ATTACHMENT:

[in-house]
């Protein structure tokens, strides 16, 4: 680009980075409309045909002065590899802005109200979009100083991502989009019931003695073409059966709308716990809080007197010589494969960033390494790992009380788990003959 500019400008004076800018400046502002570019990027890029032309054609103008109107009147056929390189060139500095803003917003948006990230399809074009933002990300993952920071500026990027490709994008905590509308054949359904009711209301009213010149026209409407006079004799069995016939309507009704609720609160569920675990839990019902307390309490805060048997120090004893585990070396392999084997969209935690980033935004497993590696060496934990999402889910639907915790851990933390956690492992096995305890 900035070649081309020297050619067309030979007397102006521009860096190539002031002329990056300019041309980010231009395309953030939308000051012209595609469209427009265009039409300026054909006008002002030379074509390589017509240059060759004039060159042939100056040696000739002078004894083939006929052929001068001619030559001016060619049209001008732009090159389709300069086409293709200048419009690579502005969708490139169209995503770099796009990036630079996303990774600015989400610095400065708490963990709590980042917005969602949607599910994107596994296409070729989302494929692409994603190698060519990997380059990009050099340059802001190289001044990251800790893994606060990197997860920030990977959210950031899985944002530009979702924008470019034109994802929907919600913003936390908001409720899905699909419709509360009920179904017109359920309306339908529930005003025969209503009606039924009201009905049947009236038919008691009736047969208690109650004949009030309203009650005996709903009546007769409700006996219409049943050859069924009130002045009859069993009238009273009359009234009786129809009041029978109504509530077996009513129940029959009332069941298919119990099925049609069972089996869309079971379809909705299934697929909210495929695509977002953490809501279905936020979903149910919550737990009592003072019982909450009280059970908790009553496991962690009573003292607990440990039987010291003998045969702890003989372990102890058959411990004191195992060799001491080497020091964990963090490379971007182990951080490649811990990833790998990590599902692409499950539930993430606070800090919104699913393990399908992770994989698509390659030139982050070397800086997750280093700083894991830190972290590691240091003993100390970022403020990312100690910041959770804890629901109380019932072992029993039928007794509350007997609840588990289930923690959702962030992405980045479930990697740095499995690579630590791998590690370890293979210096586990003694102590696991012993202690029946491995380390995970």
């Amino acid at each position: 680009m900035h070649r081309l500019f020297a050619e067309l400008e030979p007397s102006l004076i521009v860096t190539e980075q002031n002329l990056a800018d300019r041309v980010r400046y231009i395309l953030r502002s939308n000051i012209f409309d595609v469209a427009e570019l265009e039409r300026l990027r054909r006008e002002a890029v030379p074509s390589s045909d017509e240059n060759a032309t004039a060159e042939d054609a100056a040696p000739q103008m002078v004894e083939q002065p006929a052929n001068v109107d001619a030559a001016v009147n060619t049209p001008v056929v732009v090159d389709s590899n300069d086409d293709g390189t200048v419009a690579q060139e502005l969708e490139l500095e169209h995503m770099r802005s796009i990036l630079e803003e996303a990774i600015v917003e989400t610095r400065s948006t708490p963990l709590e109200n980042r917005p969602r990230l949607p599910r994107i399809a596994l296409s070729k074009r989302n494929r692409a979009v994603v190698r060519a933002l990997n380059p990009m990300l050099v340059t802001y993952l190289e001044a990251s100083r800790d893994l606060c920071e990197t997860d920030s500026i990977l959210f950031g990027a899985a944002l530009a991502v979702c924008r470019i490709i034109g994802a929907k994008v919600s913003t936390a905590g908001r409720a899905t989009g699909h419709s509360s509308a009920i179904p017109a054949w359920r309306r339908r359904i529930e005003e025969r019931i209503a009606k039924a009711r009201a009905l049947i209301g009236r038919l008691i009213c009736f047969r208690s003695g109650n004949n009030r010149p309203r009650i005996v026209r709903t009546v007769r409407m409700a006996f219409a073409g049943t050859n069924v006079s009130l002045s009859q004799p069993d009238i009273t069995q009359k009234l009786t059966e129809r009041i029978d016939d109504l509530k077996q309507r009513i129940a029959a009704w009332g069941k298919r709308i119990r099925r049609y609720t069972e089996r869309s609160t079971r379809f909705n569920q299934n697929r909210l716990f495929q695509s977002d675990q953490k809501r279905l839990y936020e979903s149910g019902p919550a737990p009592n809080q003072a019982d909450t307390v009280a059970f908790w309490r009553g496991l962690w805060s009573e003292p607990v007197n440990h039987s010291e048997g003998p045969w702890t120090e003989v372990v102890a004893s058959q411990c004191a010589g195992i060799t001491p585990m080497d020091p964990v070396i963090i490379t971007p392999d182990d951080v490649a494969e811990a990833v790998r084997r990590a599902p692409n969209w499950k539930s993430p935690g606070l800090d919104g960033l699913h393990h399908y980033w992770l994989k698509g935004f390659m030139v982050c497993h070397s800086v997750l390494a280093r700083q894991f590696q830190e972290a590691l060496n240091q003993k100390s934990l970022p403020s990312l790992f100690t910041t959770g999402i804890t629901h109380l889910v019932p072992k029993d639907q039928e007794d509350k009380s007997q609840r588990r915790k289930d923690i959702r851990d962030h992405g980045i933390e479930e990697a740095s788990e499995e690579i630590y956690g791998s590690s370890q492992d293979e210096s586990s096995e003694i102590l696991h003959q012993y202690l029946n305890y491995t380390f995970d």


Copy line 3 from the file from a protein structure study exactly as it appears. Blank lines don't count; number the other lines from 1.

């Amino acid at each position: 680009m900035h070649r081309l500019f020297a050619e067309l400008e030979p007397s102006l004076i521009v860096t190539e980075q002031n002329l990056a800018d300019r041309v980010r400046y231009i395309l953030r502002s939308n000051i012209f409309d595609v469209a427009e570019l265009e039409r300026l990027r054909r006008e002002a890029v030379p074509s390589s045909d017509e240059n060759a032309t004039a060159e042939d054609a100056a040696p000739q103008m002078v004894e083939q002065p006929a052929n001068v109107d001619a030559a001016v009147n060619t049209p001008v056929v732009v090159d389709s590899n300069d086409d293709g390189t200048v419009a690579q060139e502005l969708e490139l500095e169209h995503m770099r802005s796009i990036l630079e803003e996303a990774i600015v917003e989400t610095r400065s948006t708490p963990l709590e109200n980042r917005p969602r990230l949607p599910r994107i399809a596994l296409s070729k074009r989302n494929r692409a979009v994603v190698r060519a933002l990997n380059p990009m990300l050099v340059t802001y993952l190289e001044a990251s100083r800790d893994l606060c920071e990197t997860d920030s500026i990977l959210f950031g990027a899985a944002l530009a991502v979702c924008r470019i490709i034109g994802a929907k994008v919600s913003t936390a905590g908001r409720a899905t989009g699909h419709s509360s509308a009920i179904p017109a054949w359920r309306r339908r359904i529930e005003e025969r019931i209503a009606k039924a009711r009201a009905l049947i209301g009236r038919l008691i009213c009736f047969r208690s003695g109650n004949n009030r010149p309203r009650i005996v026209r709903t009546v007769r409407m409700a006996f219409a073409g049943t050859n069924v006079s009130l002045s009859q004799p069993d009238i009273t069995q009359k009234l009786t059966e129809r009041i029978d016939d109504l509530k077996q309507r009513i129940a029959a009704w009332g069941k298919r709308i119990r099925r049609y609720t069972e089996r869309s609160t079971r379809f909705n569920q299934n697929r909210l716990f495929q695509s977002d675990q953490k809501r279905l839990y936020e979903s149910g019902p919550a737990p009592n809080q003072a019982d909450t307390v009280a059970f908790w309490r009553g496991l962690w805060s009573e003292p607990v007197n440990h039987s010291e048997g003998p045969w702890t120090e003989v372990v102890a004893s058959q411990c004191a010589g195992i060799t001491p585990m080497d020091p964990v070396i963090i490379t971007p392999d182990d951080v490649a494969e811990a990833v790998r084997r990590a599902p692409n969209w499950k539930s993430p935690g606070l800090d919104g960033l699913h393990h399908y980033w992770l994989k698509g935004f390659m030139v982050c497993h070397s800086v997750l390494a280093r700083q894991f590696q830190e972290a590691l060496n240091q003993k100390s934990l970022p403020s990312l790992f100690t910041t959770g999402i804890t629901h109380l889910v019932p072992k029993d639907q039928e007794d509350k009380s007997q609840r588990r915790k289930d923690i959702r851990d962030h992405g980045i933390e479930e990697a740095s788990e499995e690579i630590y956690g791998s590690s370890q492992d293979e210096s586990s096995e003694i102590l696991h003959q012993y202690l029946n305890y491995t380390f995970d």